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Press release | Scientific result | Health ＆ life sciences | Photosynthesis | Biofuel
Researchers at CNRS, CEA and Université d'Aix-Marseille  have demonstrated that an ancient signaling pathway inherited from bacteria impacts plant growth and development. Chloroplast, the compartment responsible for plant photosynthesis, is a key component of this signaling pathway. Understanding how this signaling pathway functions would allow for development of strategies to protect crops against climatic change and to improve photosynthesis so as to generate biofuels and other valuable products. These findings were published in Plant Cell on 25th February 2016.
CEA, CNRS and Université d’Aix-Marseille have investigated a signaling pathway,
scarcely studied until now, which was already present in the bacterial ancestor
of chloroplast, the compartment where photosynthesis takes place. This
signaling pathway is dependent on a molecule that plays an important role in
bacterial stress response: Guanosine tetraphosphate. By genetically modifying
the guanosine tetraphosphate content in plant chloroplast, the researchers have
shown that it inhibits chloroplast activity, impacting both function and size. Surprisingly,
the researchers have also shown that this bacterial signaling pathway plays a
key role in communication between the chloroplast and the cell nucleus that
regulates plant growth and development.
pathway could be used to optimize the photosynthetic efficiency of plants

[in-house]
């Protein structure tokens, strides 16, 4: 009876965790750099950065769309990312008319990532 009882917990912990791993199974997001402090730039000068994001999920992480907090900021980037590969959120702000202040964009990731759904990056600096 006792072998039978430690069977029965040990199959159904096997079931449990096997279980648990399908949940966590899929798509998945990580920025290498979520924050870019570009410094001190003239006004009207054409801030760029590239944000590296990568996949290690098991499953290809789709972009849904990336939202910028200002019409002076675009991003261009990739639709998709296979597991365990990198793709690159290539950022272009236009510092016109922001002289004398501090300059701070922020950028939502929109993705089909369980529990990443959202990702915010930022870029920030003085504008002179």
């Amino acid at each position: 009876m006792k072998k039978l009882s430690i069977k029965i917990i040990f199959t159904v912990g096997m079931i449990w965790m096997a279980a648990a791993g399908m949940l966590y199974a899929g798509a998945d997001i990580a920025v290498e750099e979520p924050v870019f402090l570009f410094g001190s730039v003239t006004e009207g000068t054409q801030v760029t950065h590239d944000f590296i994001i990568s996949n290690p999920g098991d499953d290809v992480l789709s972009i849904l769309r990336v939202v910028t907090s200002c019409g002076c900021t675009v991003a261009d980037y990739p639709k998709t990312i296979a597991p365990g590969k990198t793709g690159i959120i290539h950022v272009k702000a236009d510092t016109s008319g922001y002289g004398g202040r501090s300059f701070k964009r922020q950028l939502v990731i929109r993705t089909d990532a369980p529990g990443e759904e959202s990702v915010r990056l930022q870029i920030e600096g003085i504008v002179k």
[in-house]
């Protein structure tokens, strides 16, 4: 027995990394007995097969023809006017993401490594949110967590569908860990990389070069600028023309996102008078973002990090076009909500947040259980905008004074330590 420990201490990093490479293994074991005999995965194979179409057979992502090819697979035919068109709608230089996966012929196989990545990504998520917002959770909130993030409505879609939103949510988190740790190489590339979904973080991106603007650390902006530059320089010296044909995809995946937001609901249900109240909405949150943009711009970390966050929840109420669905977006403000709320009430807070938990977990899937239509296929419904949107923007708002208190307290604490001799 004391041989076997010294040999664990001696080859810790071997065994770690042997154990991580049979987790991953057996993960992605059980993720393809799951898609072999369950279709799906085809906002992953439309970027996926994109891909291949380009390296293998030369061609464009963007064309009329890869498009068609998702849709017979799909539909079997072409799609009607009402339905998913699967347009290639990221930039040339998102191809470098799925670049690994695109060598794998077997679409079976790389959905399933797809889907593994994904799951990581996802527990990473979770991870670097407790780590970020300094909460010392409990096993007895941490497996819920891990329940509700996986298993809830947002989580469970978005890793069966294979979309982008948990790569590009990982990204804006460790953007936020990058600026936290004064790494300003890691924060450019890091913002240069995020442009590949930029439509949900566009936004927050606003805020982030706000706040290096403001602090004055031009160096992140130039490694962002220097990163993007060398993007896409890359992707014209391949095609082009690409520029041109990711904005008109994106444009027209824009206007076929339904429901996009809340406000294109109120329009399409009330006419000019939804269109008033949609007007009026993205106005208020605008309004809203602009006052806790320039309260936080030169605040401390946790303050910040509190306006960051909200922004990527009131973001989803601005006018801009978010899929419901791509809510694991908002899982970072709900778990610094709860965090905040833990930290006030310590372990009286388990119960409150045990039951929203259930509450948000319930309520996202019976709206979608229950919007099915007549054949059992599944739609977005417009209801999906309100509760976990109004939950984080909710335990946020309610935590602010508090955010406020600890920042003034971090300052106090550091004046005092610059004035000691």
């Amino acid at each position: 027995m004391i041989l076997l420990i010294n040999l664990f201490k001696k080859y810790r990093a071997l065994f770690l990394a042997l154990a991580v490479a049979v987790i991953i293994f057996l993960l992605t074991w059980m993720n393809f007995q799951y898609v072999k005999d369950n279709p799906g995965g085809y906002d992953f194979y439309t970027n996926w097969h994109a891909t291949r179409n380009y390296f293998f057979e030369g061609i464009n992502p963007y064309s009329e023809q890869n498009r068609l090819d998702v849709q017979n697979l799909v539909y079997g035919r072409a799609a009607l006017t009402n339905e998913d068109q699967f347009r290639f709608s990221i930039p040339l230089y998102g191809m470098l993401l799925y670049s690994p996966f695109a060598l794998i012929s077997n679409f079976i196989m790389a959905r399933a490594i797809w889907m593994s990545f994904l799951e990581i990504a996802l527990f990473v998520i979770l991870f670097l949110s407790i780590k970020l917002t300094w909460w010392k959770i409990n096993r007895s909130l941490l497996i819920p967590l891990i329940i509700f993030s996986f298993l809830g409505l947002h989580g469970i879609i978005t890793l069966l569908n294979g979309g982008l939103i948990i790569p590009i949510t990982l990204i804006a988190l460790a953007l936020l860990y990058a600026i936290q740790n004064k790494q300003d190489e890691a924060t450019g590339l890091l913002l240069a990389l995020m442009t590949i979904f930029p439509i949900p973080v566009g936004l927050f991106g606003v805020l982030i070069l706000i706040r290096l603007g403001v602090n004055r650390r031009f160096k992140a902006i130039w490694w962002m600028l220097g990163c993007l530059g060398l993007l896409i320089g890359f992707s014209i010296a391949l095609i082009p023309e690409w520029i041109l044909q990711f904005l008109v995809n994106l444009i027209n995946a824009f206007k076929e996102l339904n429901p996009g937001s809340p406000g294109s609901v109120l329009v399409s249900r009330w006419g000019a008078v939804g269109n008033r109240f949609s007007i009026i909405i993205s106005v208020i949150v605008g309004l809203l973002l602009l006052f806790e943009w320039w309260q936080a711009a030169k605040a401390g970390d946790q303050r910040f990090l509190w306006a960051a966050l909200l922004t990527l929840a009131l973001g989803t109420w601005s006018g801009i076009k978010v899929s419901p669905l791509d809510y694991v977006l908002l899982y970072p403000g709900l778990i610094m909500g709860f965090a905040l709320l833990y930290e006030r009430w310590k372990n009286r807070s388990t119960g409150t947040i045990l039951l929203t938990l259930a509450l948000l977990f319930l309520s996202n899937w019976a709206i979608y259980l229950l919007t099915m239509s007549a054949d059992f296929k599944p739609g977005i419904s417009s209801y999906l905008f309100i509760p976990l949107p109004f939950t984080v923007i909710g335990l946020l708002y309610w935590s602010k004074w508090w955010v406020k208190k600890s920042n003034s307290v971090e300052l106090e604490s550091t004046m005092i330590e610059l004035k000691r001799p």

subject to water and nutrient deficiencies, with potential applications in
agriculture and reactor-based crop development for green chemistry and
algae-based biofuel solutions.
takes place in chloroplast, which arose from an endosymbiotic relationship
between a unicellular eukaryote organism (common
ancestor of plants and animals) and a bacterium over a billion years ago. This
relationship enables photosynthetic eukaryotes (green plants and algae) to
support ecosystems throughout the planet.
 Cell characterized by the presence of a nuclear membrane separating two
the nucleus, where DNA is stored in the form of linear
chromosomes, and the cytoplasm, where most metabolic processes take place.
Sugliani, M., Abdelkefi, H., Ke, H., Bouveret, E., Robaglia, C., Caffarri, S., Field, B. (2016).
An Ancient Bacterial Signaling Pathway Regulates Chloroplast Function
to Influence Growth and Development in Arabidopsis. Plant Cell 10.1105/tpc.16.00045, online le 24/02/2016
CEA is a French government-funded technological research organisation in four main areas: low-carbon energies, defense and security, information technologies and health technologies. A prominent player in the European Research Area, it is involved in setting up collaborative projects with many partners around the world.